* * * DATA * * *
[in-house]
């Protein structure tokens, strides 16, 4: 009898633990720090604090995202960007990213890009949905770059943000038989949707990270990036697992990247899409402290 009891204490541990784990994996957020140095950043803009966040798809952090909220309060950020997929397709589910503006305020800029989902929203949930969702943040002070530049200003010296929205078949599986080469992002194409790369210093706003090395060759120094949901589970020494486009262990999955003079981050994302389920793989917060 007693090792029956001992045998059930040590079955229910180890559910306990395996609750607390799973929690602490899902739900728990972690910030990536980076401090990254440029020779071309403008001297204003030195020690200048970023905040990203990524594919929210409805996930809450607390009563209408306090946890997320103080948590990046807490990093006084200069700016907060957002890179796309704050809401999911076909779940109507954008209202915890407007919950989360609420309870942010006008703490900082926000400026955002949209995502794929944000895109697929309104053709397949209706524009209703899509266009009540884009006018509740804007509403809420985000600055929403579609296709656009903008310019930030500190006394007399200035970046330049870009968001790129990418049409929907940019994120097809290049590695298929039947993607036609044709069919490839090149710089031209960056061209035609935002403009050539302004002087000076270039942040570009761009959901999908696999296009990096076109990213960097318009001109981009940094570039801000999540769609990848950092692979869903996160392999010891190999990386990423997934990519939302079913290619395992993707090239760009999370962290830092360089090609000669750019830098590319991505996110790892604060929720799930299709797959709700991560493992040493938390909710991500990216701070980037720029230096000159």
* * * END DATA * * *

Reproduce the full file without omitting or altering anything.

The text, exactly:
[in-house]
């Protein structure tokens, strides 16, 4: 009898633990720090604090995202960007990213890009949905770059943000038989949707990270990036697992990247899409402290 009891204490541990784990994996957020140095950043803009966040798809952090909220309060950020997929397709589910503006305020800029989902929203949930969702943040002070530049200003010296929205078949599986080469992002194409790369210093706003090395060759120094949901589970020494486009262990999955003079981050994302389920793989917060 007693090792029956001992045998059930040590079955229910180890559910306990395996609750607390799973929690602490899902739900728990972690910030990536980076401090990254440029020779071309403008001297204003030195020690200048970023905040990203990524594919929210409805996930809450607390009563209408306090946890997320103080948590990046807490990093006084200069700016907060957002890179796309704050809401999911076909779940109507954008209202915890407007919950989360609420309870942010006008703490900082926000400026955002949209995502794929944000895109697929309104053709397949209706524009209703899509266009009540884009006018509740804007509403809420985000600055929403579609296709656009903008310019930030500190006394007399200035970046330049870009968001790129990418049409929907940019994120097809290049590695298929039947993607036609044709069919490839090149710089031209960056061209035609935002403009050539302004002087000076270039942040570009761009959901999908696999296009990096076109990213960097318009001109981009940094570039801000999540769609990848950092692979869903996160392999010891190999990386990423997934990519939302079913290619395992993707090239760009999370962290830092360089090609000669750019830098590319991505996110790892604060929720799930299709797959709700991560493992040493938390909710991500990216701070980037720029230096000159």